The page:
The Ghost Who Walks: An Anniversary Celebration of The Phantom
Cartoonist Lee Falk debuted costumed hero The Phantom in his own newspaper strip on this day in 1936, two full years before Superman debuted in Action Comics #1. He isn't considered the first superhero, but Falk's pulp creation would establish quite a few tropes that would become hallmarks of the genre for decades to come. And like Superman, The Phantom has endured, with comic stories and re-imaginings continuing to this day.
Fresh off creating Mandrake the Magician two years earlier, King Features Syndicate approached Falk (born Leon Harrison Gross) and asked him to develop a new strip. Falk initially tried to sell them on a King Arthur feature, but when that fell through, he offered up The Phantom. Falk considered naming the character The Gray Ghost because of other characters with Phantom in the name, notably The Phantom Detective.
Fascinated by characters who lived double lives, Falk initially planned for The Phantom to be rich playboy named Jimmy Wells by day and a masked crimefighter by night. According to a biography of Falk on DeepWoods, Falk changed gears in the middle of the first story:
I never came out and actually revealed that the playboy was really The Phantom and in the midst of the first story, I suddenly got the other idea. I moved The Phantom into the jungle and decided to keep him there. Gradually the whole concept of The Phantom developed; the generations behind him, the Skull Cave, his wolf Devil and horse Hero and the Bandar pygmies.
Falk was a fan of Rudyard Kipling's The Jungle Book and Edgar Rice Burroughs' Tarzan, and modeled The Phantom and his jungle home partially after those protagonists. Unfortunately, those traits made the Phantom a sort of "white savior" character steeped in colonialist trappings, which made the character more difficult to adapt over the years. Though he was friendly with a group of pygmies, many of his enemies were Asian pirates and other stereotypical characters.
Though he continued to work with various artists (including Carmine Infantino) on The Phantom comic strip until his death in 1999, Falk felt comics weren't a guaranteed living, and branched out into writing plays. Though he managed to get a Mandrake musical produced, a Phantom play never made it to the stage.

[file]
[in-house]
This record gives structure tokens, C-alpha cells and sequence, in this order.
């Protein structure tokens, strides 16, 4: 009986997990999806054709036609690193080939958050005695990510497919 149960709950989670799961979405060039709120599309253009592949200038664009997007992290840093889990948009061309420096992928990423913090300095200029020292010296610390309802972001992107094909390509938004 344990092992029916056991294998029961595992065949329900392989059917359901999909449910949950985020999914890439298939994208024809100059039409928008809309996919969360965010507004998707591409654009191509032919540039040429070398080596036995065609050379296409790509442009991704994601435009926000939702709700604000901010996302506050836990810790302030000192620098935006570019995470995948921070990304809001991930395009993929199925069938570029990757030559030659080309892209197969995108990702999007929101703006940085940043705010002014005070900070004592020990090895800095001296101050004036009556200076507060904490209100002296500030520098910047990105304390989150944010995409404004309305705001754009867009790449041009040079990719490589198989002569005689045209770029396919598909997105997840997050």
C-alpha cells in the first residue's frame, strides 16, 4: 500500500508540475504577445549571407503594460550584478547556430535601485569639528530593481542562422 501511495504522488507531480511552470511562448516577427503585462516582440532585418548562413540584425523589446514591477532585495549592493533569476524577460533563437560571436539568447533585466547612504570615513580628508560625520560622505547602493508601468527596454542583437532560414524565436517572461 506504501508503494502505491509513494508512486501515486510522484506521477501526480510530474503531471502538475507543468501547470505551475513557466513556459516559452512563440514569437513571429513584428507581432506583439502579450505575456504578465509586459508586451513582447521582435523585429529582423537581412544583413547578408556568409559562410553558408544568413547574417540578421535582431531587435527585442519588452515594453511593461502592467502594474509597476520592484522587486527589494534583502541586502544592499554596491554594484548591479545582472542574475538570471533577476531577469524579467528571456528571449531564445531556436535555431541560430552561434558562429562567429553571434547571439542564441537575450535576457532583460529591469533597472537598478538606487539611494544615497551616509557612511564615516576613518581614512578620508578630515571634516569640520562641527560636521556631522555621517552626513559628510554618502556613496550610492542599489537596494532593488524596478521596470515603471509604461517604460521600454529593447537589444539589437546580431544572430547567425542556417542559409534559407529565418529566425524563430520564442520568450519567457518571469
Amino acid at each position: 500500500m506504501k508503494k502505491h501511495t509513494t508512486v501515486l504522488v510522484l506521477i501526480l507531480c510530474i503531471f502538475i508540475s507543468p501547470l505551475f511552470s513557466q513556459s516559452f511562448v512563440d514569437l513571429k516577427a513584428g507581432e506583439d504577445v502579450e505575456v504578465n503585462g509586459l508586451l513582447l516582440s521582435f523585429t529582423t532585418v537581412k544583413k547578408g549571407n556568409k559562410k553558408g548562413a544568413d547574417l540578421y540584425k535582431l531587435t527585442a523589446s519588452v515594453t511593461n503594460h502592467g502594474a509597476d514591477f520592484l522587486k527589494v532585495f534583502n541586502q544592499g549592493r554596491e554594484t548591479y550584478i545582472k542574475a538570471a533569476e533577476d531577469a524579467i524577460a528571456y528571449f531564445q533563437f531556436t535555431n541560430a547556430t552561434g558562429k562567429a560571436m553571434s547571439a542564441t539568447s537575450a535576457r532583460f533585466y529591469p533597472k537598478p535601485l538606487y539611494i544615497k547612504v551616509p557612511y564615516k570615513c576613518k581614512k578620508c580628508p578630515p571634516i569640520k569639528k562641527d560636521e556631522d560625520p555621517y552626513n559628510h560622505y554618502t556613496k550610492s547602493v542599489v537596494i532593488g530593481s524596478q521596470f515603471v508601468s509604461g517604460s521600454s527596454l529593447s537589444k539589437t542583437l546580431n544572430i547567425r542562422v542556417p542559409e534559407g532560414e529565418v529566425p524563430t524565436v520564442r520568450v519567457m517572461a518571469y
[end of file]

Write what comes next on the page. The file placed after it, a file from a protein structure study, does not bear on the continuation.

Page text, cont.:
In addition to residing in a cave, something many superheroes would also do, The Phantom also wears skin-tight spandex, an idea Falk said he got from Robin Hood. He was also the first hero to be drawn with all-white eyes under his mask. For that, Falk said he took his cue from the inhuman looks of Greek statues (which initially had irises and pupils painted on, but they faded over time).
Arguably the biggest superhero-like trait that The Phantom had was that he was a legacy character. The "current" version of the character --- who is unnamed in the comic strip, but is named Kit Walker in many adaptations --- is the 21st in a line of Phantoms that dates back to the 16th Century.
So why isn't The Phantom considered a superhero? There are a few technicalities. For one, he debuted in comic strips instead of comic books. Second, he has a jungle base of operations instead of residing in a city. Third, he uses guns. However, Falk made it clear that The Phantom shouldn't use his guns to harm his enemies. Instead, he generally uses them to disarm or distract. (Also, he had no superpowers, but that's certainly true of many superheroes.)
The Phantom has been anything but absent from comics over the past eight decades. He's bounced between numerous publishers, including Marvel, DC, Harvey, Gold Key, Charlton and Moonstone Books. Recently he was part of the pulp-character crossover Kings Watch from Dynamite, and over the past few years Hermes Press has published a Phantom series written by Peter David and with art by Sal Velluto.
There's a good chance that if he had been created just a few years later, we'd be calling The Phantom a superhero. Even so, he's a pulp character who influenced lots of superheroes to come. And his comic strip continues today. Not so bad for a hero who isn't in the club.